The iPodia program is not a technological invention, but the realization of no-distance learning requires an innovative adaption of the present distance education technologies. A present-day iPodia interactive classroom for a university X to have joint classroom instructions with Universities A and B is shown in the figure. Compared with a typical distance education facility, where a center screen (pink) for displaying lecture slides is at the front, and a camera (IV) taking shots at the talking head of the instructor is hung at the back, a basic iPodia interactive classroom needs just three minor additions. First, live scenes of the iPodia classrooms at Universities A and B are simultaneously projected on the front screens A (green) and B (blue) for the students at University X to observe. Second, so that the Instructor in the room can also see students at Universities A and B when facing his/her own students, two smaller corresponding screens are hung at the back wall. Third, in addition to camera IV that aims at the instructor behind the podium, a set of cameras (I, II, and III) is added to take the dynamic scenes of students in the room and transmit these images to Universities A and B over the Internet. Multiple microphones (purple) are spaced out in the room so that all students can participate in live discussions with their remote classmates. Since the University X is the hosting institution of this configuration, it also requires some multi-channel audio/video servers that distribute and store audio and video files.
The Conceptual Design of an iPodia “Interactive Classroom”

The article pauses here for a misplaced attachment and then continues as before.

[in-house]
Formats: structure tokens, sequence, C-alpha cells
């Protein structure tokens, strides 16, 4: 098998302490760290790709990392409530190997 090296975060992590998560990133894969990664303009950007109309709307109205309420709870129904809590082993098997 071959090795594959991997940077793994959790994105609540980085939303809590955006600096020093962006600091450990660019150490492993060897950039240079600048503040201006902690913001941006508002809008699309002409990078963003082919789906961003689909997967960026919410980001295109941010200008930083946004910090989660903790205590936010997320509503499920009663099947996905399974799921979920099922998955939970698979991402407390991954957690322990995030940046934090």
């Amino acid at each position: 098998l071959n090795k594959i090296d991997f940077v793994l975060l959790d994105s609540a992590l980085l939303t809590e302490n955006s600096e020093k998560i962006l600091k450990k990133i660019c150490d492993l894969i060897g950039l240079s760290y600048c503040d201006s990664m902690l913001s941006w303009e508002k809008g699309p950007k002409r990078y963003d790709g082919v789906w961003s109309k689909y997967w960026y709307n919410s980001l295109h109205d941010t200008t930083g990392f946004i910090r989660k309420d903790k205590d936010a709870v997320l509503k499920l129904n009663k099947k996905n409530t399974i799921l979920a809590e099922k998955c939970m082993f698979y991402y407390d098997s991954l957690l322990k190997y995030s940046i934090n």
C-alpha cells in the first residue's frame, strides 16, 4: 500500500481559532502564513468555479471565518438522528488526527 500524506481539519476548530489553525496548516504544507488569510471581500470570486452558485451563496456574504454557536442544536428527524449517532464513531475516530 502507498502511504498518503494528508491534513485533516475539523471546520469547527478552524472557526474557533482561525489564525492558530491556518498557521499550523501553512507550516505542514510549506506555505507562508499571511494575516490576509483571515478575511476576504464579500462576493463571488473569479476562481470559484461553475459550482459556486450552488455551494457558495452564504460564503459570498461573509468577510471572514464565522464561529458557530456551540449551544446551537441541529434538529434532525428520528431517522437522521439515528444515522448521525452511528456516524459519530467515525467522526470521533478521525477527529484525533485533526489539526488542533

The above classroom configuration has been implemented, and a few iPodia classes successfully conducted, among USC in Los Angeles, Peking University in Beijing, and National Taiwan University in Taipei using the existing campus-grade Internet. Except for infrequent network dropouts, no major audio nor video delayed were experienced. In the future, an integration with Telepresence, eLearning, and social networking technologies can be considered to further enhance the realism of classroom-to-classroom interaction among all students. Tele-presence technology has been used successfully in teleconferences and virtual meetings in the business world. With a modified setting to accommodate a central speaker (i.e., the class instructor), telepresence technology can greatly enhance the effectiveness of learner interactions. The static, centralized eLearning technology has been common in the current distance education programs. With a change to more dynamic, distributed and collaborative system architectures, these eLearning systems can better support the iPodia style of active and interactive learning. Lastly, social networking has been quite popular among the young generation in recent years. With adaptation to more academic usages and better integration with courseware contents, it can become a powerful aid to help students to engage in active contextual learning.